Blogger protected static said...

    What I found interesting was that the governor of the Philipines encouraged a general uprising once it became clear that we were not, in fact, kicking out Spain and then leaving. Some of what I read would suggest that by labeling it the "Moro Rebellion", the US was downplaying the wider anti-US sentiment that existed in the Philipines.

    5/04/2006 04:15:00 PM  
    Blogger protected static said...

    Let me clarify - the US-installed Filipino governor, who had originally welcomed the US, not the deposed Spanish-appointed governor.

    (I'd expect the Spanish-appointed governor to order resistance of some kind...)

    5/04/2006 04:19:00 PM  
    Blogger Brian Dunbar said...

    I'd expect the Spanish-appointed governor to order resistance of some kind..

    He didn't. Dewey tore up the Spanish navy, the governer surrendered.

    Which meant something to men in those days. Surrender the government, the army downs arms and surrenders. That's how gentlemen do these things, eh wot?

    5/04/2006 06:35:00 PM  
    Blogger protected static said...

    I know, pretty amazing. (If you ever make it to Philadelphia, one of Dewey's ships is moored there - it's (as you'd probably expect) a jarring mish-mash of Edwardian gilt & splendor and lethally-efficient-looking pre-Dreadnought hints of things to come, like, oh, Jutland...).

    Do you really think we'd have walked away from the Philipines in the 1930s or 1940s? We certainly kept hold of Guam & Puerto Rico.

    5/04/2006 08:35:00 PM  
    Blogger Brian Dunbar said...

    if you ever make it to Philadelphia, one of Dewey's ships is moored there

    I had to google that - I had no idea Olympia was there.

    Amazing - and small by our standards, with deplorable living conditions.

    Do you really think we'd have walked away from the Philipines in the 1930s or 1940s?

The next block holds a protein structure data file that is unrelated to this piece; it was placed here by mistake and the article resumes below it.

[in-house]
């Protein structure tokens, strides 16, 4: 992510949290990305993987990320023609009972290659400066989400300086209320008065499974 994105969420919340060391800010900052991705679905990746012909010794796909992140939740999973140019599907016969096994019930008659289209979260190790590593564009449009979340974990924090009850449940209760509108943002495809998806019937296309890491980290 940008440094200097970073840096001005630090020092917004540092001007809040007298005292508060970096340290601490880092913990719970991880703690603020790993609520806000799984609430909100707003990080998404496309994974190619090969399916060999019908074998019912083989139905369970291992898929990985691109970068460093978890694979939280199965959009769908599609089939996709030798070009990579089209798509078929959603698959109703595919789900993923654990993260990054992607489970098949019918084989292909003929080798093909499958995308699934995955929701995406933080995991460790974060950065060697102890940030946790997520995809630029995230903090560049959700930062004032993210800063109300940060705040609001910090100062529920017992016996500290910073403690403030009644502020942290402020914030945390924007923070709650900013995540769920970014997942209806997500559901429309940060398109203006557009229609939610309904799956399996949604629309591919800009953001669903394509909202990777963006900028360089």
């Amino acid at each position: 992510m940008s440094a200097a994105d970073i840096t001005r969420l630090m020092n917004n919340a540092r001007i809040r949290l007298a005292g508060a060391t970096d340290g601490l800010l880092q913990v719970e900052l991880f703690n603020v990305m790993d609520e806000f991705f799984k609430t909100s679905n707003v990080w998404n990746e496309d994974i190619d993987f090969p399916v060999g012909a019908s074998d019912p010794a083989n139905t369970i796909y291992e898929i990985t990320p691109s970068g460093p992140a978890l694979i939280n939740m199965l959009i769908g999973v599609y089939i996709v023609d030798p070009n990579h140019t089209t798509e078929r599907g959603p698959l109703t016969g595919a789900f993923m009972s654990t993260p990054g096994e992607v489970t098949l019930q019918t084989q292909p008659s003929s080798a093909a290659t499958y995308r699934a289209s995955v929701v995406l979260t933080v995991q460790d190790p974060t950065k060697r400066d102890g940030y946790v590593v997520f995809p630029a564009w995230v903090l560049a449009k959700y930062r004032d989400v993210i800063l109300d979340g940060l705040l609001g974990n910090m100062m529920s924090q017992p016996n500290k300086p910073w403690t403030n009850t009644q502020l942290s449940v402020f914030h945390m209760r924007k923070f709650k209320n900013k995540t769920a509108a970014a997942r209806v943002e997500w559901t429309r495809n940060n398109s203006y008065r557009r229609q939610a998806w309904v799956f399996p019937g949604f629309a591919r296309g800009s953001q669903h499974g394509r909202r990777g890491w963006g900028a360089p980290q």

Define 'walked away'. The Commonwealth of the PI did achieve semi-indepeant status in 1935, in 1937 MacArthur was tabbed to be field marshall in their Army. Ah, crap you just made me go and commit Wiki to supplement my horrible memory. Damn you.

    From http://en.wikipedia.org/wiki/Commonwealth_of_the_Philippines

    The Commonwealth of the Philippines was the political designation of the Philippines from 1935 to 1946 when the country was a commonwealth of the United States. Before 1935, the Philippines was an insular area with non-commonwealth status; it had been a U.S. territory since the 1898 Treaty of Paris, following Spain's loss of the Philippines in the Spanish-American War. The Commonwealth of the Philippines was envisioned as a transition government to rule for 10 years, preparatory to full Philippine independence. The Commonwealth was established after the acceptance by the Philippine Legislature of the Philippine Independence Act, popularly known as the Tydings-McDuffie Act. The law authorized the drafting of a constitution for the Philippines, by a popularly-elected constitutional convention. Upon the ratification of the constitution by the Filipino people, it would then be submitted to the President of the United States who would certify its having met certain requirements in the Independence Act.